Andrew David Thaler • Fleet, Popular Culture, Science Fiction •
Fleet: Dereliction premiers next Monday! With the fleet split in two and its most valuable ship stolen, the Admiral has to deal with the fallout from the first mutiny in recent memory. Meanwhile, on the other side of the Reach, the trio of mutineers finally discover the dark secret behind a mysterious shipwreck.
This has been my favorite installment to write. You’re going to finally learn the truth about several characters. Motivations will be revealed. Most importantly, the story that’s been hinted out throughout the last two installments will finally be told. This was also may favorite cover to design. There’s a great story behind that image, which I can’t tell yet as it might give away some of the plot.
Andrew David Thaler • Blogging •
For almost all of our five year run, Southern Fried Science has had the same three column, blue-background scheme. It’s finally time for the old blog to get a new coat of paint. Welcome to the new, improved Southern Fried Science!
We’ve stripped away the bells and whistles that began multiplying on the sidebars in favor of a reader-centric design. We want you to focus on what’s important, the writing, not be distracted by stacks of menus, widgets, and plugins. We also want you to be able to find and follow your favorite authors, through new, improved, author pages. The rotating banner has been replaced with a static image, but fear not! From here on out, we will be soliciting photographs that capture the spirit of Southern Fried Science from our readers, a new one will be featured on the left sidebar each month. The “slanted gam” logo in the upper left hand corner is a stand-in, as we continue to solicit designs for a permanent logo.
With this new design, it should be even easier for you to access the content you love from Southern Fried Science. Take a look around! We will continue to make adjustments as feedback warrants, so feel free to share you critiques on the new layout.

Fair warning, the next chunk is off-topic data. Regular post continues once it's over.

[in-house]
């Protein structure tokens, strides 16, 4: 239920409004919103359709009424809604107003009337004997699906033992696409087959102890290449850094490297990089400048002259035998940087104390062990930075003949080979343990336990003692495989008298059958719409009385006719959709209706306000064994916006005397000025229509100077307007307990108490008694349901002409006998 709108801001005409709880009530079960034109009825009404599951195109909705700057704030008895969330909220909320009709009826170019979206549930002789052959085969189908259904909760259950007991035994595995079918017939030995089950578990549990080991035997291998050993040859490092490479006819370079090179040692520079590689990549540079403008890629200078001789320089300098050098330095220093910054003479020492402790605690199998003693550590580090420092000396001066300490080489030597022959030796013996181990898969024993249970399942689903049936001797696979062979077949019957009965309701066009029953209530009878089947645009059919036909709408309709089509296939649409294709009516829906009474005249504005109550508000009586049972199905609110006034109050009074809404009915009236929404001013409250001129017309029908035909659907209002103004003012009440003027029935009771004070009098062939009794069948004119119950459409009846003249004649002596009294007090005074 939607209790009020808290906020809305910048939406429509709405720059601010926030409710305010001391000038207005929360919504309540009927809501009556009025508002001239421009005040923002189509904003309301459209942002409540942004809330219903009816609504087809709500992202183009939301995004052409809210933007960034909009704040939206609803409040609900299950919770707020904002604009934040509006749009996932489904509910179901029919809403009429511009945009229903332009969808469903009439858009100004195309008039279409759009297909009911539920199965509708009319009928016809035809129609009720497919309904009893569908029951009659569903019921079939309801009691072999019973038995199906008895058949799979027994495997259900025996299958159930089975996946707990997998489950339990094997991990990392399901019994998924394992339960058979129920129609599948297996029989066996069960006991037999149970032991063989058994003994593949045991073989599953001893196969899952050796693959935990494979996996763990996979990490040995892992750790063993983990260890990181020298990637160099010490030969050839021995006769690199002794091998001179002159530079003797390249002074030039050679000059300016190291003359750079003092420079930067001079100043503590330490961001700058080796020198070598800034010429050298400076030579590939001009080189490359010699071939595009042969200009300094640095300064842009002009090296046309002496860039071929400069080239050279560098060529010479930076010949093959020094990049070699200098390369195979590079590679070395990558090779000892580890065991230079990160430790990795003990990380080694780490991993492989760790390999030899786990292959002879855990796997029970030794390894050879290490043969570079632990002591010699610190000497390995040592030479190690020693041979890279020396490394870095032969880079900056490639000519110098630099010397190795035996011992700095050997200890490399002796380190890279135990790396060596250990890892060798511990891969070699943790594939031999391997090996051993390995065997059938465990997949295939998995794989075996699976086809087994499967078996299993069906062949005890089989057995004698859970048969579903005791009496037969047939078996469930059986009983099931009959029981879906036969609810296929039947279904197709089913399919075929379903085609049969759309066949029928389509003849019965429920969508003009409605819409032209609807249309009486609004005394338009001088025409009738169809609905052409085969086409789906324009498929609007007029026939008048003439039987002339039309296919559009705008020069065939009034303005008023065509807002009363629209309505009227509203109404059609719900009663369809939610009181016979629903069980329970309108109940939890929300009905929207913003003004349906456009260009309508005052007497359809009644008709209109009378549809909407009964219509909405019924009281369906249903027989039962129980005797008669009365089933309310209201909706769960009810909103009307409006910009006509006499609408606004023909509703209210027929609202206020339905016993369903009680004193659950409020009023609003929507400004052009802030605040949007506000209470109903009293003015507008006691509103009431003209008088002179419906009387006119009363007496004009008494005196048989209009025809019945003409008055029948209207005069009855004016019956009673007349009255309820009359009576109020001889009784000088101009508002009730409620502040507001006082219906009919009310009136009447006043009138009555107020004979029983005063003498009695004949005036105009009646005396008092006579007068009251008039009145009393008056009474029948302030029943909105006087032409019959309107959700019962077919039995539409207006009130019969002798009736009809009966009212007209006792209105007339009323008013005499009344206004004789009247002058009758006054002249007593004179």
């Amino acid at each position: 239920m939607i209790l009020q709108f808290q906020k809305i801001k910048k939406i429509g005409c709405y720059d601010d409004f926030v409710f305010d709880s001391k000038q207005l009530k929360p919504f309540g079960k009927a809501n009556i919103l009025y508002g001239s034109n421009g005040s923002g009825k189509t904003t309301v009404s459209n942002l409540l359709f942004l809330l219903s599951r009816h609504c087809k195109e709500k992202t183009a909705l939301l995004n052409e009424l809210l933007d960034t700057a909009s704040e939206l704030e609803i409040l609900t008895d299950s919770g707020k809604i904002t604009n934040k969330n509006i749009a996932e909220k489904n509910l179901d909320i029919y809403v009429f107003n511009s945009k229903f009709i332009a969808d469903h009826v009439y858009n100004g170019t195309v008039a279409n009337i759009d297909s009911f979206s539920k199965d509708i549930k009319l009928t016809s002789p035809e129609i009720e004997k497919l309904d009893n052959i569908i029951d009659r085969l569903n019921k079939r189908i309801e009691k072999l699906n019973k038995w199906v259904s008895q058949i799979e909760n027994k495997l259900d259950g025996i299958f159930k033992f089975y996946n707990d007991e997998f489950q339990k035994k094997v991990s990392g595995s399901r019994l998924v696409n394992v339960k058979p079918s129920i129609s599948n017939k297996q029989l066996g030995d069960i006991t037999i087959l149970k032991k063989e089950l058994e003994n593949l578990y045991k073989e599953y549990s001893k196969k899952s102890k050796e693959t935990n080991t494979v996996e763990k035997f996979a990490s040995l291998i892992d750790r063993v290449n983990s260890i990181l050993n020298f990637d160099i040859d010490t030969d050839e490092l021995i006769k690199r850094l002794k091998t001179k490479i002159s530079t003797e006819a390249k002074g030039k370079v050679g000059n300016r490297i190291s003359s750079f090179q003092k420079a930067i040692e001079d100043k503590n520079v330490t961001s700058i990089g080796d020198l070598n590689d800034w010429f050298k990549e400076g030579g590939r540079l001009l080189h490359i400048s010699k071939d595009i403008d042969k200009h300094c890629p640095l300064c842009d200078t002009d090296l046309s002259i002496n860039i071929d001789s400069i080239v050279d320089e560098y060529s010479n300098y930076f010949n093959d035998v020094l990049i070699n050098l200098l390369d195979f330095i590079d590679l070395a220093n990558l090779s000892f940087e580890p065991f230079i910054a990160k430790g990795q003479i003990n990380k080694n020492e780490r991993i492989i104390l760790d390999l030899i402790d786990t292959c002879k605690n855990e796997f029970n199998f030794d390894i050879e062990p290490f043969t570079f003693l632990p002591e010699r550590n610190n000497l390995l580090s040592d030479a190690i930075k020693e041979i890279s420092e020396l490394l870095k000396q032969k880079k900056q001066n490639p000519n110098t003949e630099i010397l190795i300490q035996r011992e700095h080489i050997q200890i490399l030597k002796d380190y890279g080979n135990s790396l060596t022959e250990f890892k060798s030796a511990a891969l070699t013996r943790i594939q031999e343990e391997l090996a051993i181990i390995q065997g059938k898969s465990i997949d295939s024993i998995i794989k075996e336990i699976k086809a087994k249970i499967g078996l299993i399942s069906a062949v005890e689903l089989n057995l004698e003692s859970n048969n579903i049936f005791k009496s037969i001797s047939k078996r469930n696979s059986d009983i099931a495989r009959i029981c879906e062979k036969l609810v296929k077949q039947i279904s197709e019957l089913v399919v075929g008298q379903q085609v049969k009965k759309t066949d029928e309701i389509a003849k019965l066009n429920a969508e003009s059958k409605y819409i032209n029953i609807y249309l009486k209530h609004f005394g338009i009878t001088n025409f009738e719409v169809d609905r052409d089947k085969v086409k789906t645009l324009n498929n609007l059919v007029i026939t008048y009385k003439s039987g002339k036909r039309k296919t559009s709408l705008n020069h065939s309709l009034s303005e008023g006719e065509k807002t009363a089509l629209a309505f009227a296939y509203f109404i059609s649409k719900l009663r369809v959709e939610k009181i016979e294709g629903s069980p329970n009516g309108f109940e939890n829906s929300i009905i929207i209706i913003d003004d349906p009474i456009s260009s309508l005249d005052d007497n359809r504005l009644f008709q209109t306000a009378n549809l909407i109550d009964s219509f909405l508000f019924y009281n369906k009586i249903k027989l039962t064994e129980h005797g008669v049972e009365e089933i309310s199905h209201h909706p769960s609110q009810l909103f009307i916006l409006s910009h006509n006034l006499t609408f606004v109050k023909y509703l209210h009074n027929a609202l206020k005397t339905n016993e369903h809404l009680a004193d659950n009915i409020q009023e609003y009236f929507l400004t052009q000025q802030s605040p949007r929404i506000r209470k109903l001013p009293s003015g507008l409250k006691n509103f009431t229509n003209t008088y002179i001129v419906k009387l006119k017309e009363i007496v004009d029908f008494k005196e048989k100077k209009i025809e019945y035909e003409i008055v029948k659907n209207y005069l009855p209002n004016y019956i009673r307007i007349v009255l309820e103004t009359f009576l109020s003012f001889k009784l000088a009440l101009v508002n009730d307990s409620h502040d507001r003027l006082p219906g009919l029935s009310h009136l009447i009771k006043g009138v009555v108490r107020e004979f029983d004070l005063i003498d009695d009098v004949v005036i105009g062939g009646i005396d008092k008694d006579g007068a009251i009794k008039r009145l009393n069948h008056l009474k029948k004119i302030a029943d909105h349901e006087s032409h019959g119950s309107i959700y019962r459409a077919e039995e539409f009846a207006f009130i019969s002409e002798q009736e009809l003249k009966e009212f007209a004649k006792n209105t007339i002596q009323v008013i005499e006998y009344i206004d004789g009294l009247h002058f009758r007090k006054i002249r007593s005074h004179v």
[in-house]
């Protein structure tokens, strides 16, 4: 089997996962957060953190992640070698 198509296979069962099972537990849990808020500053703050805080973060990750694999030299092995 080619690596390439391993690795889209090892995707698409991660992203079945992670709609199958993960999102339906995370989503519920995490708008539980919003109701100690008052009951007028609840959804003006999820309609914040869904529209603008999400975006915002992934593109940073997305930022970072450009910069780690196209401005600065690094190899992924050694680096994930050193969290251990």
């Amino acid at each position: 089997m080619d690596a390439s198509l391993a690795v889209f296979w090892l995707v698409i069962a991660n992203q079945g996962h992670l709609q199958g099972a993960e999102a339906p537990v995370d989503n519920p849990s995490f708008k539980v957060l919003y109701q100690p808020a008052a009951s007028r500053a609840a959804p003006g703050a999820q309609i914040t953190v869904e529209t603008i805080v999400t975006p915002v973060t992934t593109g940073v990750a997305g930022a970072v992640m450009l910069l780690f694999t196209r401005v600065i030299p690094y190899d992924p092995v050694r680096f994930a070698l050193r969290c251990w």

Kersey Sturdivant • biology, Fun Science Friday, marine science, Natural Science, Ongoing Series, Science • October 25, 2013
Happy Fun Science Friday everyone! After a busy semester I hope to get into the regular groove of Fun Science Friday posts.
This week I bring you the first and only known venomous crustacean, the remipede Speleonectes tulumensis.
A remipede (Speleonectes tanumekes). Credit: Joris van der Ham
These crustaceans were first discovered in the 1980s and suspected to be venomous after documentation that behind their jaws, they had a pair of sharp, hollow-tipped fangs that were connected to glands. This was a strong indication that the fangs were being used to inject a chemical into prey, though it was never proven…. Until now! Step forward Bjorn von Reumont, from the Natural History Museum in London, whose team thoroughly described the fangs and characterized the cocktail of toxins in the venom of S. tulumensis.
David Shiffman • Uncategorized • October 23, 2013
On Thursday, October 24th at 9:00 P.M. eastern time, CNN will be airing Blackfish, the critically-acclaimed documentary about orca whale captivity and SeaWorld. Be sure to check out Southern Fried Science’s review (and fact-check) of the film.
Blackfish will be followed by a live debate at 11:00 hosted by Anderson Cooper. The debate will feature Blackfish director Gabriela Cowperthwaite, Dr. Naomi Rose of the Animal Welfare Institute, Jack Hanna (yes, that Jack Hanna) and an aquarium representative. SeaWorld declined to participate.
I’ll be watching the film and the debate, and I’ll be tweeting my thoughts and reactions in real time and live-blogging for CNN . Several marine mammal experts and other scientists will also be participating in the twitter discussion. To participate in this live discussion, simply:
1) Watch the documentary live (DVR “Grey’s Anatomy” and “Parks and Recreation,” watch them later)
2) Follow hashtag #BlackFish on twitter
3) Tweet your own thoughts and reactions with #BlackFish . You can also ask questions to our expert team.
See you there!